Paramedic Patient Care Reports PitFalls Eps. 8

Paramedic Patient Care Reports PitFalls

In this episode of “First Responders and Coffee,” Jason Jolson and KJ delve into the nuances of proper Prehospital Care Report (PCR) writing. Documenting patient cases accurately and effectively is crucial for medical Paramedics. In this discussion, they identify common pitfalls that paramedics should avoid to improve their PCR writing skills.

Incomplete or Missing Information Completing the PCR with thorough and accurate information is essential. This includes details from assessments that might not be covered by mandatory checkboxes in electronic PCRs (ePCRs). Patient demographics, which serve billing purposes and patient identification, should never be overlooked.

Unclear Language and Abbreviations Using clear language is paramount. While medical abbreviations can be employed, they should be standardized and not lead to ambiguity. Texting lingo and abbreviations unrelated to the medical field, such as those used in casual texting, must be avoided at all costs.

Lack of Objectivity Objectivity in PCR writing is crucial. Responders must stick to facts and information they have directly observed or gathered from patients. Speculation, assumptions, or personal beliefs should never make their way into PCR narratives.

Failure to Document Changes or Interventions PCR documentation should include any changes observed in the patient’s condition, especially after interventions are administered. This ensures a complete record of the patient’s journey and the effectiveness of treatments provided.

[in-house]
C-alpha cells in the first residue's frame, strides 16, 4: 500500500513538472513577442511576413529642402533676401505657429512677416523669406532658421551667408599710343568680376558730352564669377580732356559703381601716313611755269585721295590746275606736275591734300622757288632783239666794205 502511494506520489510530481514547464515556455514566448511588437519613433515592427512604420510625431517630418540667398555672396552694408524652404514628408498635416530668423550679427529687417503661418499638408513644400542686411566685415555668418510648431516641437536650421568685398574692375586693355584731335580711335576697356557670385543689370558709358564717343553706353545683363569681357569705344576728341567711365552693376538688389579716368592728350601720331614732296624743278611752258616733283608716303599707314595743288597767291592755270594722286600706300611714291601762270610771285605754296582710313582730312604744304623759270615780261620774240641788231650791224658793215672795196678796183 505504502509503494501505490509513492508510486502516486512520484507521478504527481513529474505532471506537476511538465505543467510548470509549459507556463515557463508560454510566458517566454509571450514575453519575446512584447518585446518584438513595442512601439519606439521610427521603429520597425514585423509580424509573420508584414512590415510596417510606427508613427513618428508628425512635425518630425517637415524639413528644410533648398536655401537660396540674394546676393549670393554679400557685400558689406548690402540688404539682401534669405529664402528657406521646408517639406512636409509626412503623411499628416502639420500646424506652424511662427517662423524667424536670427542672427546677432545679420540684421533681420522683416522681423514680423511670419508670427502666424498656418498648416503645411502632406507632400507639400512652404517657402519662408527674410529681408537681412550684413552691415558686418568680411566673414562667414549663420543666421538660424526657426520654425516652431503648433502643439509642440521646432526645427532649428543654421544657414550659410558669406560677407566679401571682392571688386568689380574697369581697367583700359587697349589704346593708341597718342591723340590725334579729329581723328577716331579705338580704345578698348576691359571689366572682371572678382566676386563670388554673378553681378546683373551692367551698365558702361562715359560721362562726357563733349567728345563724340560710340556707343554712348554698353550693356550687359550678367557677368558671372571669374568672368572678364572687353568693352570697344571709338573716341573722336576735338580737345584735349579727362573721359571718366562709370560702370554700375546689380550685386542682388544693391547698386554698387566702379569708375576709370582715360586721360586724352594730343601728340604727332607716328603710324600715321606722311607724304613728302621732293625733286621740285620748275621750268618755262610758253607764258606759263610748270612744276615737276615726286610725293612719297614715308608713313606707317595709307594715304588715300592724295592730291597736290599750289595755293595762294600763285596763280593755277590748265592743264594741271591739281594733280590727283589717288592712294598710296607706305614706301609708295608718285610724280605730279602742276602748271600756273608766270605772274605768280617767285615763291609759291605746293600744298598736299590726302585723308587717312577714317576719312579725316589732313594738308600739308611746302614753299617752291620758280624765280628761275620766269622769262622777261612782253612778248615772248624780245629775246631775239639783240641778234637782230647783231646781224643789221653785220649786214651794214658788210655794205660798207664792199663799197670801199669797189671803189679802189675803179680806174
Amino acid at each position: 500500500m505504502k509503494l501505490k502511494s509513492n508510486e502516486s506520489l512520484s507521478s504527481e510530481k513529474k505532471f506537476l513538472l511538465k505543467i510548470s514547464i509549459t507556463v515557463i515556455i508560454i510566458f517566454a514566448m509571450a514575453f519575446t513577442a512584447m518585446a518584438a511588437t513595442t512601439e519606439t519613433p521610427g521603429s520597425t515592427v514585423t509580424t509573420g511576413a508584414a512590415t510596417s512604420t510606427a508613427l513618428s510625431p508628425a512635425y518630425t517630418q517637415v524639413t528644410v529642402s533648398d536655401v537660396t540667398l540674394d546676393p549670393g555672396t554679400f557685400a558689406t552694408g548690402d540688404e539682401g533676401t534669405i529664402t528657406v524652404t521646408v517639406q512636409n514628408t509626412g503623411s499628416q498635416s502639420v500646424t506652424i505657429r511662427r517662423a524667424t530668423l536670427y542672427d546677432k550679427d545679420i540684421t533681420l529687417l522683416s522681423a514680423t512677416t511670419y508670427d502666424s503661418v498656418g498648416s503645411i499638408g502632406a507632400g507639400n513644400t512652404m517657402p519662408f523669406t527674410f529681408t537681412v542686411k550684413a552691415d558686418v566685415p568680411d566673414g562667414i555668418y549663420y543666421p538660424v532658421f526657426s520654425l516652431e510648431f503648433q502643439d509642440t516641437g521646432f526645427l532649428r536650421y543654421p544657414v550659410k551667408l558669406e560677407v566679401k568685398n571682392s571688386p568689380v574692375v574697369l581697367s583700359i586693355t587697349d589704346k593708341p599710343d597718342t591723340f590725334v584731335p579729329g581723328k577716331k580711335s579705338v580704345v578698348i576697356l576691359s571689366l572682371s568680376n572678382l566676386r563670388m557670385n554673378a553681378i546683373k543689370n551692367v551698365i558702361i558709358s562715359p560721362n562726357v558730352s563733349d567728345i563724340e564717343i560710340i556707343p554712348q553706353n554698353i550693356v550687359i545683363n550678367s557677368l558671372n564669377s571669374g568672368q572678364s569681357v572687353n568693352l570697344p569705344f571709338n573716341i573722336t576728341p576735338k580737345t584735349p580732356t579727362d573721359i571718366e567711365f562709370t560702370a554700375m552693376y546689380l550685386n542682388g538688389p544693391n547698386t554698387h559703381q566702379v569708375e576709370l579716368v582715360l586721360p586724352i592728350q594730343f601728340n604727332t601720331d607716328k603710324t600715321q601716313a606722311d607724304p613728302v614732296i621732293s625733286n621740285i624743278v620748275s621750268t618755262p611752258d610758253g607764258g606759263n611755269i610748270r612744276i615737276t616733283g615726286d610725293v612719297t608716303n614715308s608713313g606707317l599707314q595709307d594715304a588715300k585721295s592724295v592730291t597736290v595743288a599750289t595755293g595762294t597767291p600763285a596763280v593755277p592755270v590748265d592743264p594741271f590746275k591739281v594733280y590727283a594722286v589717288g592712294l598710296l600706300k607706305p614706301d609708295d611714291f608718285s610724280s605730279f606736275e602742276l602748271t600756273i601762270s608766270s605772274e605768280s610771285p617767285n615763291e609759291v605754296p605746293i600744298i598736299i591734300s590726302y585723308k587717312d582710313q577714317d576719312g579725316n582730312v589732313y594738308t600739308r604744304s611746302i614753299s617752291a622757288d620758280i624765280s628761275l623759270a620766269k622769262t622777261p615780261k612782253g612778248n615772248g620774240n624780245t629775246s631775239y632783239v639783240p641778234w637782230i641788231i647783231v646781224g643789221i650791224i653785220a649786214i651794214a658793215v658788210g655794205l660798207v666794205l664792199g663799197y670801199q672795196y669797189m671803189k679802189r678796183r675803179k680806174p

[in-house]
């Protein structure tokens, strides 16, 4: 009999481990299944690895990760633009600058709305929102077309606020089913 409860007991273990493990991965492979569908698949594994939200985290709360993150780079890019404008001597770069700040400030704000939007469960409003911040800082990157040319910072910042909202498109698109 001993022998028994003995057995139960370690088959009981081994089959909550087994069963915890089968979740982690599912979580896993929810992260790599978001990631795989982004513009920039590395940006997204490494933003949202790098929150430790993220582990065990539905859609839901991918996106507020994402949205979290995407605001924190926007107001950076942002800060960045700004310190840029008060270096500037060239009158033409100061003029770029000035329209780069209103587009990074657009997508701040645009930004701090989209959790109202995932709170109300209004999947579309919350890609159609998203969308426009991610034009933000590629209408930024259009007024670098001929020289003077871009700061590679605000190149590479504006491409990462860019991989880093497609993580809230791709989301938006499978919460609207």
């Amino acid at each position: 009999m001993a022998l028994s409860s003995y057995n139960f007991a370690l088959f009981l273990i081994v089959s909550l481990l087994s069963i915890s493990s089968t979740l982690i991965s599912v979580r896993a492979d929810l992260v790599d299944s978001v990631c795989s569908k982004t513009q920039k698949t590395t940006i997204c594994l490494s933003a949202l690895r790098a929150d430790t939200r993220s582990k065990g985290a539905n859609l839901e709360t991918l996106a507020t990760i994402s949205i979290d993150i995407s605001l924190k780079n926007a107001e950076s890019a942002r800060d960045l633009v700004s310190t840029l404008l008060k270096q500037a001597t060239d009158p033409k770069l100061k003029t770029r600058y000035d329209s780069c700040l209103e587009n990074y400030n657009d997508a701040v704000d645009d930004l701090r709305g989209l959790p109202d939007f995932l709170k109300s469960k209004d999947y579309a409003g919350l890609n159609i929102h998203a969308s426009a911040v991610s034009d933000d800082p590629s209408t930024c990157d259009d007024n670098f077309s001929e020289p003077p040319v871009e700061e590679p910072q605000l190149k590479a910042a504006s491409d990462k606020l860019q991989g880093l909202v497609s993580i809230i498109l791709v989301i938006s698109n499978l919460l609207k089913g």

Inconsistent or Inaccurate Information Careful attention to detail is crucial to avoid errors that can arise from spelling mistakes, jumbled words, or contradictory statements. Hospitals and medical professionals may have their own abbreviations or acronyms, so consistency is key.

Insufficient Detail PCR narratives should contain enough information to prevent misinterpretations. Specific details about locations, interventions, medications, and their timing need to be documented accurately for a comprehensive patient record.

Failure to Include Negatives Including information about what was ruled out is essential to provide a complete picture of the patient’s condition. Negatives can be just as important as positives in determining the course of action and decision-making.

Omission of Handover Details For transfers between medical facilities, proper handover details must be documented. This ensures seamless continuation of patient care and prevents misunderstandings or errors during transitions.

Delayed or Incomplete Documentation Completing the PCR as soon as possible after the call is ideal. Fresh recollections and prompt documentation enhance accuracy. In complex cases, taking a moment to decompress before writing can prevent overlooking crucial details.

Writing effective PCRs requires attention to detail, objectivity, and clear communication. By avoiding these common pitfalls, responders can provide accurate, complete, and useful documentation that contributes to quality patient care and professional accountability.